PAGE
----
Are you familiar with “secret shoppers?” Organizations ask people to secretly “shop” their establishment, pretending to be customers, and report back the good, the bad, and the ugly. Wouldn’t that be fun to do?
What would happen if your direct reports “secretly shopped” you as a leader? What would they report back? Here’s an exercise to help you find out. You are going to “meta-cognate” or watch yourself by designing a personal secret shopper scorecard.
Identify your ideal self
First, take a few minutes and think of your vision of yourself as a leader. On your best day—the one you would like to be recorded for the nightly news as a model for leaders everywhere—what do you see yourself doing? In interactions, are you focused on the other person? Are you listening to their world and trying to help them succeed in the important work they are doing? Do you recognize their effort and courage? Do you help your people gain clarity around their purpose and goals? What exactly is your vision of YOU at your best?
Create your secret shopper questions
Second, reframe a few of your observations (no more than three) into your own secret shopper questions, such as:
- To what degree did the leader use the word you versus the word I?
- Were listening strategies used to enhance communication?
- Was specific praise or recognition used to build the relationship?
- Did the leader make the individual feel important?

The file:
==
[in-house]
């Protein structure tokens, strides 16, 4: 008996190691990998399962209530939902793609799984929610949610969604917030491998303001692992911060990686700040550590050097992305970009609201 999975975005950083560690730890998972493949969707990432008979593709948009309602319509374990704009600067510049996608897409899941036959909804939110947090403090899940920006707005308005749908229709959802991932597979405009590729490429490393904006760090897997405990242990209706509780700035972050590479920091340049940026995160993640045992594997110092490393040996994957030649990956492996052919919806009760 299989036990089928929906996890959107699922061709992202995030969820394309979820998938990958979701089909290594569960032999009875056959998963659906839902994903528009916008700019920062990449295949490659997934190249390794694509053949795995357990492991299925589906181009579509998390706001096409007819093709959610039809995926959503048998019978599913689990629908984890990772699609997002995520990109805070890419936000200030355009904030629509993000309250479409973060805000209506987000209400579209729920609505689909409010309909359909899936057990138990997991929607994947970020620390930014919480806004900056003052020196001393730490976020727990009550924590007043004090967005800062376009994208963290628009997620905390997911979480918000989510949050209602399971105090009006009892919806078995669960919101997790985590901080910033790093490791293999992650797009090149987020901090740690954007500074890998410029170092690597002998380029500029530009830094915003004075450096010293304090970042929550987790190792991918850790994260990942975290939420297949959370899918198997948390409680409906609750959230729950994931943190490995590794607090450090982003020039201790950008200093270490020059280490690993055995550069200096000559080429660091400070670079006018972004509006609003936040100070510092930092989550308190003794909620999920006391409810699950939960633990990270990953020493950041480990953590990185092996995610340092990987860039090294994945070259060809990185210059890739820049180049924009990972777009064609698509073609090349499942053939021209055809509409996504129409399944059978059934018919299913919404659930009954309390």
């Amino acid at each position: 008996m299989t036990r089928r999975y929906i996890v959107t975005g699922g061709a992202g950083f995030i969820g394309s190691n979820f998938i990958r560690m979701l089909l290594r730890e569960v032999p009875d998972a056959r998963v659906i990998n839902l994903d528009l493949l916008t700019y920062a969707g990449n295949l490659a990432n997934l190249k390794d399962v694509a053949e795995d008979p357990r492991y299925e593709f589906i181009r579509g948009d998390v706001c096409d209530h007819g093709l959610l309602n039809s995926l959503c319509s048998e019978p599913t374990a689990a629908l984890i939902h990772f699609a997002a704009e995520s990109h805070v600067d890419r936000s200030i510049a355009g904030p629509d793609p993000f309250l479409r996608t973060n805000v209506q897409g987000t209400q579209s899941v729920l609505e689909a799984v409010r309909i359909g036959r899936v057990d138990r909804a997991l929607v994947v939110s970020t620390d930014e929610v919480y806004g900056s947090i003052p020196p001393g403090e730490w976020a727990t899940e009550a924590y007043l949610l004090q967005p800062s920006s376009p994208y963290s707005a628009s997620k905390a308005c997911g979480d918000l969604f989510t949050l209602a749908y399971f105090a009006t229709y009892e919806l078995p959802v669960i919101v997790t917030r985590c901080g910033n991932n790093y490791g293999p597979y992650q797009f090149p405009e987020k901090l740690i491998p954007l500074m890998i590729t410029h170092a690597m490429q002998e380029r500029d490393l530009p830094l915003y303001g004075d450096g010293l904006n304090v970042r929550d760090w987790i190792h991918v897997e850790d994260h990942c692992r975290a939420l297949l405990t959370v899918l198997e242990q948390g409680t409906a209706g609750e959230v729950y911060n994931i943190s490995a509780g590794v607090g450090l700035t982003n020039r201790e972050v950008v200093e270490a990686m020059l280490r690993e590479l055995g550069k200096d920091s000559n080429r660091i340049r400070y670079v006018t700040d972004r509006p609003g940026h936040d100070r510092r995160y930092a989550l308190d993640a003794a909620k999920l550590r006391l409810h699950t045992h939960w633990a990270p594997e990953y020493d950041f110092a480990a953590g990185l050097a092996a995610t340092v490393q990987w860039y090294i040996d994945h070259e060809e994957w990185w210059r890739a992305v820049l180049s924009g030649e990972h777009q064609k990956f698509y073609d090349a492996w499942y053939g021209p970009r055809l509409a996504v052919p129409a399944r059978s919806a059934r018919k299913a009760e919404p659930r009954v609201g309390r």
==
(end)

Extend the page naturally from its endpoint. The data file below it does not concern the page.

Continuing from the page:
- Did the individual leave the interaction ready to act?
Create your scorecard
Third, create a small, written assessment that you can use to remind and assess how close you are behaving to your ideal self in your interactions with people. This self-assessment should include four items—the top three things you intend to do, your self-assessment of your success, the level of care the individual felt as a result, and the chances that they will come back again for a similar experience. Here’s mine so you can see an example:
My Secret Shopper Leadership Scorecard
Upcoming interaction: Discussing goals with Lisa
Three things I want to observe myself doing:
- Taking some time at the beginning of the meeting to reconnect
- Keeping the conversation focused on goals, tasks, and the work we need to accomplish
- Reviewing agreements and letting Lisa know that I am available for direction and support
Self assessment of this interaction: (on a scale of 1 to 10)
Level of CARE the individual felt: (on a scale of 1 to 10)
Chance s/he will want to come back for a similar experience: (on a scale of 1 to 10)
Being your own secret shopper is a great way to begin the task of creating and becoming the leader you want to be. Use this scorecard to purposely plan and notice yourself in action. Self-reflect on each interaction with an employee. Ask yourself the questions you generated and strive toward higher and higher ratings. With a little bit of practice, you’ll soon notice the impact that being “customer focused” can have on your performance as a serving leader.
About the author:
Vicki Halsey is one of the principal authors—together with Kathy Cuff—of The Ken Blanchard Companies’ Legendary Service training program. Their other-focused posts appear on the first and third Thursday of each month.
3 thoughts on “How would your direct reports rate you as a leader?”
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Reblogged this on Things I grab, motley collection and commented:
one thing for sure my direct leader would not score very high. I’m afraid he failed at each questions listed in the post.
Not a bad person though, just a somebody at the wrong position.